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Do Large Cabinets Favor Large Governments? Evidence from Swiss Sub-federal Jurisdictions

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  • Lars P. Feld

    () (Faculty of Business Administration and Economics, Philipps Universitaet Marburg)

  • Christoph A. Schaltegger

    (Swiss Federal Tax Administration and CREMA)

Abstract

The fiscal commons problem is one of the most prominent explanations of excessive spending and indebtedness in political economics. The more fragmented a government, the higher its spending, deficits and debt. In this paper we investigate to what extent this problem can be mitigated by different fiscal or constitutional institutions. We distinguish between two variants of fragmented governments: cabinet size and coalition size. Theoretically, they both describe the degree to which the costs of spending decisions are internalized by individual decision-makers. In addition, we evaluate whether constitutional rules for executive and legislation as well as budget rules shape the size of government and how the different rules interact with fragmentation in determining government size. The empirical study of the role of fragmented governments for fiscal policy outcomes is based on a panel of the 26 Swiss cantons over the 1980-1998 period. The results indicate that the number of ministers in the cabinet is negatively associated with fiscal discipline. Furthermore, the fiscal referendum does effectively restrict the fiscal commons problem, but less successfully than the budget rule.

Suggested Citation

  • Lars P. Feld & Christoph A. Schaltegger, 2004. "Do Large Cabinets Favor Large Governments? Evidence from Swiss Sub-federal Jurisdictions," Marburg Working Papers on Economics 200421, Philipps-Universität Marburg, Faculty of Business Administration and Economics, Department of Economics (Volkswirtschaftliche Abteilung).
  • Handle: RePEc:mar:volksw:200421
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    References listed on IDEAS

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    Cited by:

    1. Christoph A. Schaltegger & Lars P. Feld, 2008. "Do Large Cabinets Favor Large Governments? Evidence on Institutional Restraints on the Fiscal Commons Problem for Swiss Cantons," CREMA Working Paper Series 2008-10, Center for Research in Economics, Management and the Arts (CREMA).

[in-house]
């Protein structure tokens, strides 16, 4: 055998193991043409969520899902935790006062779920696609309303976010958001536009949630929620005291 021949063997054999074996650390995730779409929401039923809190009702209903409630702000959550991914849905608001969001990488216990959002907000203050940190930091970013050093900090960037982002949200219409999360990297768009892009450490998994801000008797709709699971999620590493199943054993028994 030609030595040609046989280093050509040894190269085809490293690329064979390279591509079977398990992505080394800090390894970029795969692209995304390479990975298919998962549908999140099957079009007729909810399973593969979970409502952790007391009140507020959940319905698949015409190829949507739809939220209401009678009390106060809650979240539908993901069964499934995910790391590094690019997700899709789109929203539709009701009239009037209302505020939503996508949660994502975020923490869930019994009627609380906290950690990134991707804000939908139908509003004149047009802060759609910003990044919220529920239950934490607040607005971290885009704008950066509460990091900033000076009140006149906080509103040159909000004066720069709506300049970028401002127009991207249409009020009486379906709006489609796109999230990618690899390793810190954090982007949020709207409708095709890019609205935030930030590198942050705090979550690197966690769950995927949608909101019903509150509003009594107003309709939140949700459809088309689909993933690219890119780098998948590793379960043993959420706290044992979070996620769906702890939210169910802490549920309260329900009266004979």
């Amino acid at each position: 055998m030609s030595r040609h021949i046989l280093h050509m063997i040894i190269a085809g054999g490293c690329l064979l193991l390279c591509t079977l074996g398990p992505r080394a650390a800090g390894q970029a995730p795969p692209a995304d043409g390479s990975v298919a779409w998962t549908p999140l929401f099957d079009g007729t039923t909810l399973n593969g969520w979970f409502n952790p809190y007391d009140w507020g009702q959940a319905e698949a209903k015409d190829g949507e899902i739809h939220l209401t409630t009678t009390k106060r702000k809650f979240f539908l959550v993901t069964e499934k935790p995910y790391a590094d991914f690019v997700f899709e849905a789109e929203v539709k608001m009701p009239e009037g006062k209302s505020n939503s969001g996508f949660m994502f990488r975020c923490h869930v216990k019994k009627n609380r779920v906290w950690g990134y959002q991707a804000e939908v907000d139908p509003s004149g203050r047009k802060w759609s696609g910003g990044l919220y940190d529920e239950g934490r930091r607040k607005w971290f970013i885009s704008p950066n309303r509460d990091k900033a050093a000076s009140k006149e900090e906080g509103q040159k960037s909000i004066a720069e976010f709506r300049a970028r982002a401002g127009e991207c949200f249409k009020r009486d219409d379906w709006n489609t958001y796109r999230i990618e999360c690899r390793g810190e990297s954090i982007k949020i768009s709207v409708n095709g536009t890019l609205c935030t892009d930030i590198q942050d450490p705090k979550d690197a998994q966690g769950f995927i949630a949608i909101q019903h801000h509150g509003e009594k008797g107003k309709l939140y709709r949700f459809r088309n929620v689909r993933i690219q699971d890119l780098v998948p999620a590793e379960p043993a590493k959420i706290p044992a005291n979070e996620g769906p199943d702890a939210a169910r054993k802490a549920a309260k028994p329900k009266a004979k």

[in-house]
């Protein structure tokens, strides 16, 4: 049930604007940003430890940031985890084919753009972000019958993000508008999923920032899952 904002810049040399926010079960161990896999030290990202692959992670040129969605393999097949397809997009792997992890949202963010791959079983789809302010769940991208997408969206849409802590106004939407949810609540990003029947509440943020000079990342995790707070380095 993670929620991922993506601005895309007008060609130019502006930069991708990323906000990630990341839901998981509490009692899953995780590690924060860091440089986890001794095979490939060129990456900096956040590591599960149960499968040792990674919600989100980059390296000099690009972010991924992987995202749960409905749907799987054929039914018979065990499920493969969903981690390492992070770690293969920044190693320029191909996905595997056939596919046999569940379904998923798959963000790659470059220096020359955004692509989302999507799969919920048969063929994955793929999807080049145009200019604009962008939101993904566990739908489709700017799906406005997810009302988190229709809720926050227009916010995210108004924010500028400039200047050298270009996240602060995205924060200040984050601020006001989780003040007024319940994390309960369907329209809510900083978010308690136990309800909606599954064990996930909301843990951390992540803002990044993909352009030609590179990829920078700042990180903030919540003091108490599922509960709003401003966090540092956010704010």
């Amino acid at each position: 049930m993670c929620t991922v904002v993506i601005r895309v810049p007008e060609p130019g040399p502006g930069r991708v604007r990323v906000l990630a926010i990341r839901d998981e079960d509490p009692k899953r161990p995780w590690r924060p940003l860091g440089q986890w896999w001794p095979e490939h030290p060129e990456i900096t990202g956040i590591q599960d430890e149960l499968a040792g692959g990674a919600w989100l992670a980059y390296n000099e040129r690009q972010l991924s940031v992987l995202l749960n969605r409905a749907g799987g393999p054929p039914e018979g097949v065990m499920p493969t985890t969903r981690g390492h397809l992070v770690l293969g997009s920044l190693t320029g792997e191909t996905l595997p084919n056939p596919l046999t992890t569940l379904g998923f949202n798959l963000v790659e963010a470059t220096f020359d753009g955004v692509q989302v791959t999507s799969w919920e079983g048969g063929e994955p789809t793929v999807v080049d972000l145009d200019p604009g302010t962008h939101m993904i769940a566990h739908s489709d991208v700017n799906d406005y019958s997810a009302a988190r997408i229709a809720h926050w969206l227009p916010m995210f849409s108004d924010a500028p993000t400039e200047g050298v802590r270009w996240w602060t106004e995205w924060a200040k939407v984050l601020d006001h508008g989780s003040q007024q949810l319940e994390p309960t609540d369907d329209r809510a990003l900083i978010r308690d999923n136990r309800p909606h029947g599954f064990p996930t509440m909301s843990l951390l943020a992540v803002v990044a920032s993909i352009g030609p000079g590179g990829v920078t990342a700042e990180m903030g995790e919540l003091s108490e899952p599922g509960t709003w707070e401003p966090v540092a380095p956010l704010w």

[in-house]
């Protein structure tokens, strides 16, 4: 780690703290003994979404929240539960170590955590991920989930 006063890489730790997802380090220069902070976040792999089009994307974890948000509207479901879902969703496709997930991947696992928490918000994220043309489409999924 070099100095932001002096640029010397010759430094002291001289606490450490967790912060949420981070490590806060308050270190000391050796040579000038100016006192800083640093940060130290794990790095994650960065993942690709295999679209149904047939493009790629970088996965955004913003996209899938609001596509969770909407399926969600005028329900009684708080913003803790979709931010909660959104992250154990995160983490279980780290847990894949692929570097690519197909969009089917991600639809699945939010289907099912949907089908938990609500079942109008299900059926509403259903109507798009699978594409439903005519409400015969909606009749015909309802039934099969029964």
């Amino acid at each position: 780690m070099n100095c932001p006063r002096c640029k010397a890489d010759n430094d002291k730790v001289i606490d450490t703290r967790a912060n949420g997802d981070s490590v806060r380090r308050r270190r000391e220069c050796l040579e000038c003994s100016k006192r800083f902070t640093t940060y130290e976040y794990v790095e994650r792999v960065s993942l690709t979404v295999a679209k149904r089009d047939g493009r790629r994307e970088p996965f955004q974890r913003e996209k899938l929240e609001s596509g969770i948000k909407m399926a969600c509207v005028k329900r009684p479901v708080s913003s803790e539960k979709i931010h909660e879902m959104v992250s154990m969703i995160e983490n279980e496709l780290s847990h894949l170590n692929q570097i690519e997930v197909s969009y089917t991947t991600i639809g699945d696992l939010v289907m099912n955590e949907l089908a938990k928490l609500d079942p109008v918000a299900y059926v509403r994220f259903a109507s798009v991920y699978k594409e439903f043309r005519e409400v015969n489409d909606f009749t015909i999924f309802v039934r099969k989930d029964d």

2. Franco Mariuzzo & Patrick Paul Walsh & Ciara Whelan, 2004. "EU Merger Control in Differentiated Product Industries," CESifo Working Paper Series 1312, CESifo Group Munich.
    3. Tjaša Bjedov & Simon Lapointe & Thierry Madiès, 2014. "The impact of within-party and between-party ideological dispersion on fiscal outcomes: evidence from Swiss cantonal parliaments," Public Choice, Springer, pages 209-232.
    4. John Ashworth & Benny Geys & Bruno Heyndels, 2005. "Government Weakness and Local Public Debt Development in Flemish Municipalities," International Tax and Public Finance, Springer;International Institute of Public Finance, vol. 12(4), pages 395-422, August.
    5. Schaltegger, Christoph A. & Feld, Lars P., 2009. "Do large cabinets favor large governments? Evidence on the fiscal commons problem for Swiss Cantons," Journal of Public Economics, Elsevier, vol. 93(1-2), pages 35-47, February.
    6. Schaltegger, Christoph A. & Feld, Lars P., 2009. "Are fiscal adjustments less successful in decentralized governments?," European Journal of Political Economy, Elsevier, vol. 25(1), pages 115-123, March.
    7. Lars P. Feld & Gebhard Kirchgassner, 2006. "On the Effectiveness of Debt Brakes: The Swiss Experience," CREMA Working Paper Series 2006-21, Center for Research in Economics, Management and the Arts (CREMA).
    8. Reuter, Wolf Heinrich, 2017. "When and why do countries break their national fiscal rules?," Working Papers 01/2017, German Council of Economic Experts / Sachverständigenrat zur Begutachtung der gesamtwirtschaftlichen Entwicklung.

    More about this item

    Keywords

    Fragmentation; Fiscal Policy; Referendums; Legislative Rules; Budget Rules;

    JEL classification:

    • E61 - Macroeconomics and Monetary Economics - - Macroeconomic Policy, Macroeconomic Aspects of Public Finance, and General Outlook - - - Policy Objectives; Policy Designs and Consistency; Policy Coordination
    • E63 - Macroeconomics and Monetary Economics - - Macroeconomic Policy, Macroeconomic Aspects of Public Finance, and General Outlook - - - Comparative or Joint Analysis of Fiscal and Monetary Policy; Stabilization; Treasury Policy
    • H61 - Public Economics - - National Budget, Deficit, and Debt - - - Budget; Budget Systems

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